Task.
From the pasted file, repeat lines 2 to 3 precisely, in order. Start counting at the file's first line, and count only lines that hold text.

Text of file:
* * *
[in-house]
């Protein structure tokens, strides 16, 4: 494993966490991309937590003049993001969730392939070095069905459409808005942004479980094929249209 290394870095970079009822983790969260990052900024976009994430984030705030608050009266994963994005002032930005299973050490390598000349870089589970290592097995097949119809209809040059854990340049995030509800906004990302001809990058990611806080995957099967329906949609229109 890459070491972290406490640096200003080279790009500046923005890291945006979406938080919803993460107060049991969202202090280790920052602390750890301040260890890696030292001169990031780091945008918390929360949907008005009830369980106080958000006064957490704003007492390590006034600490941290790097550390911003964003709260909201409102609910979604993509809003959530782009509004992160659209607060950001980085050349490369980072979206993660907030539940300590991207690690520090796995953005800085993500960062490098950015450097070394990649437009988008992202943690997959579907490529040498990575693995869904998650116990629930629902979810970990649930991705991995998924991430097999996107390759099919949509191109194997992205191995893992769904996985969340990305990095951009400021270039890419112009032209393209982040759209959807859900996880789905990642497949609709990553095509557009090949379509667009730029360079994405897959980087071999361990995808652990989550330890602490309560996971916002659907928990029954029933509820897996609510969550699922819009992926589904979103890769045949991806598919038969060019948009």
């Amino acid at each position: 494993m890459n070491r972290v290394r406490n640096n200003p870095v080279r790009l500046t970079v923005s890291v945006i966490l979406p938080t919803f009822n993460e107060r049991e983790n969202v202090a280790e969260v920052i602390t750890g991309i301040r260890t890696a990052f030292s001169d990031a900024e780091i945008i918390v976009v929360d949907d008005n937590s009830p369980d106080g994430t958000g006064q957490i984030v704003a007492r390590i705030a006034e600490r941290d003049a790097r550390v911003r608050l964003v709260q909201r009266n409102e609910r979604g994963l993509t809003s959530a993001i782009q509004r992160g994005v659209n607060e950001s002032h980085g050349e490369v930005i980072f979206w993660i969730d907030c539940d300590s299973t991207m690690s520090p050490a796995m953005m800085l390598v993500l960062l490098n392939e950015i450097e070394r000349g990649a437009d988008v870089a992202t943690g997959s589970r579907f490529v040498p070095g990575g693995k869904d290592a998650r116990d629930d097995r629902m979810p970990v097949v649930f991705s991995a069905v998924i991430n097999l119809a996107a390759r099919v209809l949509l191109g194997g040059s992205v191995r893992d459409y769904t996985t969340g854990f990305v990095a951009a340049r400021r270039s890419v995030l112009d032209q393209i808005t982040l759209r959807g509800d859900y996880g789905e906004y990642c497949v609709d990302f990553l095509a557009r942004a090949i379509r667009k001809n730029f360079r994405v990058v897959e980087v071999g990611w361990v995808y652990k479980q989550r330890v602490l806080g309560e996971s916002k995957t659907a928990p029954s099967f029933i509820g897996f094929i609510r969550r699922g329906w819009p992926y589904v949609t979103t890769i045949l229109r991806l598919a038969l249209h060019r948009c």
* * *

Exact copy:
């Protein structure tokens, strides 16, 4: 494993966490991309937590003049993001969730392939070095069905459409808005942004479980094929249209 290394870095970079009822983790969260990052900024976009994430984030705030608050009266994963994005002032930005299973050490390598000349870089589970290592097995097949119809209809040059854990340049995030509800906004990302001809990058990611806080995957099967329906949609229109 890459070491972290406490640096200003080279790009500046923005890291945006979406938080919803993460107060049991969202202090280790920052602390750890301040260890890696030292001169990031780091945008918390929360949907008005009830369980106080958000006064957490704003007492390590006034600490941290790097550390911003964003709260909201409102609910979604993509809003959530782009509004992160659209607060950001980085050349490369980072979206993660907030539940300590991207690690520090796995953005800085993500960062490098950015450097070394990649437009988008992202943690997959579907490529040498990575693995869904998650116990629930629902979810970990649930991705991995998924991430097999996107390759099919949509191109194997992205191995893992769904996985969340990305990095951009400021270039890419112009032209393209982040759209959807859900996880789905990642497949609709990553095509557009090949379509667009730029360079994405897959980087071999361990995808652990989550330890602490309560996971916002659907928990029954029933509820897996609510969550699922819009992926589904979103890769045949991806598919038969060019948009």
């Amino acid at each position: 494993m890459n070491r972290v290394r406490n640096n200003p870095v080279r790009l500046t970079v923005s890291v945006i966490l979406p938080t919803f009822n993460e107060r049991e983790n969202v202090a280790e969260v920052i602390t750890g991309i301040r260890t890696a990052f030292s001169d990031a900024e780091i945008i918390v976009v929360d949907d008005n937590s009830p369980d106080g994430t958000g006064q957490i984030v704003a007492r390590i705030a006034e600490r941290d003049a790097r550390v911003r608050l964003v709260q909201r009266n409102e609910r979604g994963l993509t809003s959530a993001i782009q509004r992160g994005v659209n607060e950001s002032h980085g050349e490369v930005i980072f979206w993660i969730d907030c539940d300590s299973t991207m690690s520090p050490a796995m953005m800085l390598v993500l960062l490098n392939e950015i450097e070394r000349g990649a437009d988008v870089a992202t943690g997959s589970r579907f490529v040498p070095g990575g693995k869904d290592a998650r116990d629930d097995r629902m979810p970990v097949v649930f991705s991995a069905v998924i991430n097999l119809a996107a390759r099919v209809l949509l191109g194997g040059s992205v191995r893992d459409y769904t996985t969340g854990f990305v990095a951009a340049r400021r270039s890419v995030l112009d032209q393209i808005t982040l759209r959807g509800d859900y996880g789905e906004y990642c497949v609709d990302f990553l095509a557009r942004a090949i379509r667009k001809n730029f360079r994405v990058v897959e980087v071999g990611w361990v995808y652990k479980q989550r330890v602490l806080g309560e996971s916002k995957t659907a928990p029954s099967f029933i509820g897996f094929i609510r969550r699922g329906w819009p992926y589904v949609t979103t890769i045949l229109r991806l598919a038969l249209h060019r948009c």